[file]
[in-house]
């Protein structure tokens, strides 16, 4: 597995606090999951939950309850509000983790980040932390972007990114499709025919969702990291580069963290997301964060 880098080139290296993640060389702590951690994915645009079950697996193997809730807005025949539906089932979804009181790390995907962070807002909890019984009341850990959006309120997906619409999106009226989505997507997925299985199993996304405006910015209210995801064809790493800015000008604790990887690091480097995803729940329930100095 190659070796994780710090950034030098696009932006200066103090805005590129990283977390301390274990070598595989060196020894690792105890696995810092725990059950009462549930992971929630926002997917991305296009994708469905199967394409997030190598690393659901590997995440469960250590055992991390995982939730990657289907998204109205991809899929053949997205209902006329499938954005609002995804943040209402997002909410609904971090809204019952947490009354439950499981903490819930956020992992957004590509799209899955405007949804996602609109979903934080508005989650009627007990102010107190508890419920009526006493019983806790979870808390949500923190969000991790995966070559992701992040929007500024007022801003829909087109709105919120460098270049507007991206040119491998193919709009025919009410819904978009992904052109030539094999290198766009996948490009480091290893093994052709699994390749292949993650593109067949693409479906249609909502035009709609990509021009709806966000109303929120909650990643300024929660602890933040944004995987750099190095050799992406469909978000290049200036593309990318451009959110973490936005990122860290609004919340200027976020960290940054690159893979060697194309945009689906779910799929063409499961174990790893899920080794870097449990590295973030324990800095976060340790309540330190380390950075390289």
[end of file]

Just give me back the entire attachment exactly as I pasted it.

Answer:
[in-house]
């Protein structure tokens, strides 16, 4: 597995606090999951939950309850509000983790980040932390972007990114499709025919969702990291580069963290997301964060 880098080139290296993640060389702590951690994915645009079950697996193997809730807005025949539906089932979804009181790390995907962070807002909890019984009341850990959006309120997906619409999106009226989505997507997925299985199993996304405006910015209210995801064809790493800015000008604790990887690091480097995803729940329930100095 190659070796994780710090950034030098696009932006200066103090805005590129990283977390301390274990070598595989060196020894690792105890696995810092725990059950009462549930992971929630926002997917991305296009994708469905199967394409997030190598690393659901590997995440469960250590055992991390995982939730990657289907998204109205991809899929053949997205209902006329499938954005609002995804943040209402997002909410609904971090809204019952947490009354439950499981903490819930956020992992957004590509799209899955405007949804996602609109979903934080508005989650009627007990102010107190508890419920009526006493019983806790979870808390949500923190969000991790995966070559992701992040929007500024007022801003829909087109709105919120460098270049507007991206040119491998193919709009025919009410819904978009992904052109030539094999290198766009996948490009480091290893093994052709699994390749292949993650593109067949693409479906249609909502035009709609990509021009709806966000109303929120909650990643300024929660602890933040944004995987750099190095050799992406469909978000290049200036593309990318451009959110973490936005990122860290609004919340200027976020960290940054690159893979060697194309945009689906779910799929063409499961174990790893899920080794870097449990590295973030324990800095976060340790309540330190380390950075390289």